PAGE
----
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The tradition of pairing certain types of wine and food to enhance their flavor has been a staple of the culinary arts for centuries.

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But with the advent of home microbrewing and the greater variety of beers, lagers and ales now available from craft breweries, beer and food pairing has grown exponentially in popularity over the past decade.

"The big thing with beer in the last 10-15 years is it's become a lot like wine," said Wade Heapy, owner of The Fireside in Detroit Lakes. "So many microbreweries have popped up that it's become a real growth segment of the alcohol industry."

With so many of these craft breweries creating fruit, chocolate and even coffee-tinged varieties of beer, lager and ale malt beverages have a much larger flavor profile than they once had, Heapy added.

"There are so many great, unique beers out there... from light drinking, crisp beers to heavy, bold stouts and bocks," he said. "It just gives you such a great range, like wines do."

The Fireside has done "quite a few" beer pairing events in the past couple of years, including one with Schell's Brewery of New Ulm, Minn., and another with Summit Brewing of St. Paul.

"We're looking at doing another one this winter," he added. "It's fun keeping it local, with Minnesota breweries - it adds that hometown touch."

Heapy also enjoys the fact that beer pairing events are often more casual than their wine-based counterparts.

"I actually prefer doing a beer pairing dinner," he said. "The crowd seems to be more into it, they're a little rowdier. It's been cool."

Heapy said The Fireside has also worked with Zorbaz in Detroit Lakes to host a couple of beer pairing events, because Zorbaz has 48 different varieties of beer on tap and "probably the best selection (of varieties) that I've seen. The staff is really into that segment of the business."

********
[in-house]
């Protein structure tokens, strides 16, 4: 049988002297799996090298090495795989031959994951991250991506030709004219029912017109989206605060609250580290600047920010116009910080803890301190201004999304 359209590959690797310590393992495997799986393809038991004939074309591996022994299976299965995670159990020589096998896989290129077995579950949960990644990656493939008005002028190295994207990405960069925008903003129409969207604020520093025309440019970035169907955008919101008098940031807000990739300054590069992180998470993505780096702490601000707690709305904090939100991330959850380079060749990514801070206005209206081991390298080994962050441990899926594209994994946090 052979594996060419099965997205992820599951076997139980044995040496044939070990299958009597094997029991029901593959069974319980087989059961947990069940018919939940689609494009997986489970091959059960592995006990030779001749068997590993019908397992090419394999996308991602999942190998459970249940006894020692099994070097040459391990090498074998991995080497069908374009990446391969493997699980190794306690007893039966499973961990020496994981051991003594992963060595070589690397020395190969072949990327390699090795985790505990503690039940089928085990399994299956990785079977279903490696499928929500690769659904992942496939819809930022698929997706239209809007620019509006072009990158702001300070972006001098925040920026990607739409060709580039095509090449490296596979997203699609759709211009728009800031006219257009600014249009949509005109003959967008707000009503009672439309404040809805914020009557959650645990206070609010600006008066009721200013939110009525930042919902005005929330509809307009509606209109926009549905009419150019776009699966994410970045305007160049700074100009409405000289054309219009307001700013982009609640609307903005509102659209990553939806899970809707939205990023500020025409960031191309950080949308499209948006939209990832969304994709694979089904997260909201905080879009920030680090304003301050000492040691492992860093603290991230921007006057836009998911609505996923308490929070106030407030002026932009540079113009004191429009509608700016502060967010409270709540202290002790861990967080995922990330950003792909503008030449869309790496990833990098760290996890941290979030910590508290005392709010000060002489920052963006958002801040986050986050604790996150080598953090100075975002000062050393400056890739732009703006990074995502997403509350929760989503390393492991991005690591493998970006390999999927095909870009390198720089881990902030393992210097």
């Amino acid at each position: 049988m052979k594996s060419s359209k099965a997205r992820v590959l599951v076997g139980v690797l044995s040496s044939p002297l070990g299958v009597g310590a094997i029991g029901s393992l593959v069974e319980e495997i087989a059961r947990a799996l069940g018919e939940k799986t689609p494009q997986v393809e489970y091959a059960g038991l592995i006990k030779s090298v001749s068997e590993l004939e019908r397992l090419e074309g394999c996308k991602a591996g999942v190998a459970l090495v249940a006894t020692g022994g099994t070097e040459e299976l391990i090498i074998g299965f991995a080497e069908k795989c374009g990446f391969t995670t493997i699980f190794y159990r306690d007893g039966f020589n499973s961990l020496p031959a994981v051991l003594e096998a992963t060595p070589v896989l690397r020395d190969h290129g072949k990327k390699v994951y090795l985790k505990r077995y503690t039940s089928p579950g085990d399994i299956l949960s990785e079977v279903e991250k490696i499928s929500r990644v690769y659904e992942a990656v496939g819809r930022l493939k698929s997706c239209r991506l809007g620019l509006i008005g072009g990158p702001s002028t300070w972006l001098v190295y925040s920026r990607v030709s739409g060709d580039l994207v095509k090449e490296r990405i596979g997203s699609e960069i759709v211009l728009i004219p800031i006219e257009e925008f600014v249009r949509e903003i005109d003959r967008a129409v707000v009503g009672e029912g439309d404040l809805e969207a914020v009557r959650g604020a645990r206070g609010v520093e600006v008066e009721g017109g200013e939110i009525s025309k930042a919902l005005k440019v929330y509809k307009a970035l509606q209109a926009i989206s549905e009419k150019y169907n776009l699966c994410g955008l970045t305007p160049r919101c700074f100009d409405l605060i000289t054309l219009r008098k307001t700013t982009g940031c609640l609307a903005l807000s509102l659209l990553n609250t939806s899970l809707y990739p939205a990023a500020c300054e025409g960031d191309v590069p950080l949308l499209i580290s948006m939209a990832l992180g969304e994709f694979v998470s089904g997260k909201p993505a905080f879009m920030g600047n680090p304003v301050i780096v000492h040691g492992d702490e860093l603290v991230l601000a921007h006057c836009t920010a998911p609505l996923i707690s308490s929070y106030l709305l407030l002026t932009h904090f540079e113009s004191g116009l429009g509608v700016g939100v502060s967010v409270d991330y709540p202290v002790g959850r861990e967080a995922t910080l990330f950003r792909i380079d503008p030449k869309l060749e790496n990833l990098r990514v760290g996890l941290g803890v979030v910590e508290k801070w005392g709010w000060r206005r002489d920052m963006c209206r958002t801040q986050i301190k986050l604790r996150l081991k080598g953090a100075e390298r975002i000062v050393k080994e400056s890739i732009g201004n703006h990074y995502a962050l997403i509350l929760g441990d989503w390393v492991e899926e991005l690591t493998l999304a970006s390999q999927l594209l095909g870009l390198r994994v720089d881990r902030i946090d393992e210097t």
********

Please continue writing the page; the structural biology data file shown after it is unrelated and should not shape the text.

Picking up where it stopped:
Tate Jansen, an operating partner at Zorbaz, said beer pairing has become increasingly popular with customers because of the wide variety of styles available. Besides the pairing dinners where they partnered with Fireside, Zorbaz has also hosted a couple of small events of its own.

"It (the beer pairing trend) really started in the 1980s, when a lot of the craft and micro breweries started bringing those (non-traditional) styles back," he said.

For many years before that, the "big three" beer companies dominated the market with mainly one type of "yellow" beer, but "there's been a nice resurgence (in variety),"Jansen continued.

Because Zorbaz is a Mexican restaurant, "we tend to have some spicy foods here, and a lot of real 'hoppy' beers," he added. "They tend to go really well with spicy foods because it kind of cuts the heat."

Many 'hoppy' beers have what Jansen calls "citrus notes" in them, ranging from lemon to grapefruit. Surly Furious, a variety of India pale ale, has an almost bitter taste, with grapefruit and pine needles as undertones, he added.

The name India pale ale comes from the days of the British Empire, when India was a colony of Great Britain, Jansen explained. When beer was shipped from Britain to India, a lot of hops was added to the brew, as a preservative.

Today, the addition of higher quantities of hops is more for flavor than preservation purposes, he added.

Besides the pale ales (both American and Indian varieties), Zorbaz also offers dark lagers and ales, bocks, mild lagers and ales, cider, stouts and seasonal varieties, as well as standard tap beers like Grain Belt.

The menu of beers at Zorbaz tends to change from week to week, Jansen added, as new varieties are added and seasonal varieties are dropped.

Though Zorbaz does have a few bottled beers available, "we really focus on taps. Keg beer is never pasteurized, so it's fresher - the freshest beer you can get. Bottled beer definitely loses some flavor through pasteurization."

As for what varieties Zorbaz' clientele tends to favor, Jansen said there is a definite generational element to the equation.

"The older generation has a lot of brand loyalty, while the younger generation isn't necessarily loyal to any one brand -- they want to try everything on the market."

The Lodge on Lake Detroit and the Speak Easy in Detroit Lakes have held several beer pairing and tasting events as well (about three per year are held at The Lodge, according to co-owner Chris Holland Mehlhaff).

For those who are involved in home brewing clubs, or would like to host a beer pairing dinner in their own home, there are several books on the market to assist them with their selections.

"The Best of American Beer and Food" by Lucy Saunders; "The Brewmaster's Table" by Garrett Oliver; and "Tasting Beer: An Insider's Guide to the World's Greatest Drink" by Randy Mosher are just a few of the more popular resources available.

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